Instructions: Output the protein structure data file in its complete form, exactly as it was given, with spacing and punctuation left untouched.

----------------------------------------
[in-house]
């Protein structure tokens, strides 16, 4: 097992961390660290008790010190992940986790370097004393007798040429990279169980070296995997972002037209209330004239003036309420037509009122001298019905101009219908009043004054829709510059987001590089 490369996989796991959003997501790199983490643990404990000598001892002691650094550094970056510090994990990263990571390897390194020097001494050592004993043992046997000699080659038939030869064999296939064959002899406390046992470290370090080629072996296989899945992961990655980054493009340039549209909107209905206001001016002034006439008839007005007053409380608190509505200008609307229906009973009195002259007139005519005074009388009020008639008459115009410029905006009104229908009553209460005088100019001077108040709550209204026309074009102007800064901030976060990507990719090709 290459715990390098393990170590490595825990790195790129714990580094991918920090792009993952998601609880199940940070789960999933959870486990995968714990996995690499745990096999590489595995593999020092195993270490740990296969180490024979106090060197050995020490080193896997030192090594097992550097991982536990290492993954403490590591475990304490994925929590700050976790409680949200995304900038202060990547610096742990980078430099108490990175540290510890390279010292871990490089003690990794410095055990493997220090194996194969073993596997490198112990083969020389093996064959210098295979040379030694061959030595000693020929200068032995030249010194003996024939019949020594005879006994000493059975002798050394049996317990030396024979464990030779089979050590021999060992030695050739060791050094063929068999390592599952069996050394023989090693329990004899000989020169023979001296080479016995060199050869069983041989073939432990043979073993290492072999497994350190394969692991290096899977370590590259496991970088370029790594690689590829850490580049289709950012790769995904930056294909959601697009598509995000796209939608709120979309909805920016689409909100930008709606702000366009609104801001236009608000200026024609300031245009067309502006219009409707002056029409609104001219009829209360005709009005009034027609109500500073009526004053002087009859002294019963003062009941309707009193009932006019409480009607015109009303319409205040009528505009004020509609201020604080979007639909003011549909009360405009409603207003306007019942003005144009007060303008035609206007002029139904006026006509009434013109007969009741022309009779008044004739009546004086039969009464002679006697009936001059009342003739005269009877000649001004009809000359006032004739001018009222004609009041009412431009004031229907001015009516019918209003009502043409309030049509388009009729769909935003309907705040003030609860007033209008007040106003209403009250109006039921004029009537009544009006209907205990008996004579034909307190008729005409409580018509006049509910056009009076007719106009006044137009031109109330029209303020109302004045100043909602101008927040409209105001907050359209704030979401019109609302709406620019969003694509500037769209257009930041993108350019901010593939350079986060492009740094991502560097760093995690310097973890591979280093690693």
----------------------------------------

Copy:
[in-house]
């Protein structure tokens, strides 16, 4: 097992961390660290008790010190992940986790370097004393007798040429990279169980070296995997972002037209209330004239003036309420037509009122001298019905101009219908009043004054829709510059987001590089 490369996989796991959003997501790199983490643990404990000598001892002691650094550094970056510090994990990263990571390897390194020097001494050592004993043992046997000699080659038939030869064999296939064959002899406390046992470290370090080629072996296989899945992961990655980054493009340039549209909107209905206001001016002034006439008839007005007053409380608190509505200008609307229906009973009195002259007139005519005074009388009020008639008459115009410029905006009104229908009553209460005088100019001077108040709550209204026309074009102007800064901030976060990507990719090709 290459715990390098393990170590490595825990790195790129714990580094991918920090792009993952998601609880199940940070789960999933959870486990995968714990996995690499745990096999590489595995593999020092195993270490740990296969180490024979106090060197050995020490080193896997030192090594097992550097991982536990290492993954403490590591475990304490994925929590700050976790409680949200995304900038202060990547610096742990980078430099108490990175540290510890390279010292871990490089003690990794410095055990493997220090194996194969073993596997490198112990083969020389093996064959210098295979040379030694061959030595000693020929200068032995030249010194003996024939019949020594005879006994000493059975002798050394049996317990030396024979464990030779089979050590021999060992030695050739060791050094063929068999390592599952069996050394023989090693329990004899000989020169023979001296080479016995060199050869069983041989073939432990043979073993290492072999497994350190394969692991290096899977370590590259496991970088370029790594690689590829850490580049289709950012790769995904930056294909959601697009598509995000796209939608709120979309909805920016689409909100930008709606702000366009609104801001236009608000200026024609300031245009067309502006219009409707002056029409609104001219009829209360005709009005009034027609109500500073009526004053002087009859002294019963003062009941309707009193009932006019409480009607015109009303319409205040009528505009004020509609201020604080979007639909003011549909009360405009409603207003306007019942003005144009007060303008035609206007002029139904006026006509009434013109007969009741022309009779008044004739009546004086039969009464002679006697009936001059009342003739005269009877000649001004009809000359006032004739001018009222004609009041009412431009004031229907001015009516019918209003009502043409309030049509388009009729769909935003309907705040003030609860007033209008007040106003209403009250109006039921004029009537009544009006209907205990008996004579034909307190008729005409409580018509006049509910056009009076007719106009006044137009031109109330029209303020109302004045100043909602101008927040409209105001907050359209704030979401019109609302709406620019969003694509500037769209257009930041993108350019901010593939350079986060492009740094991502560097760093995690310097973890591979280093690693």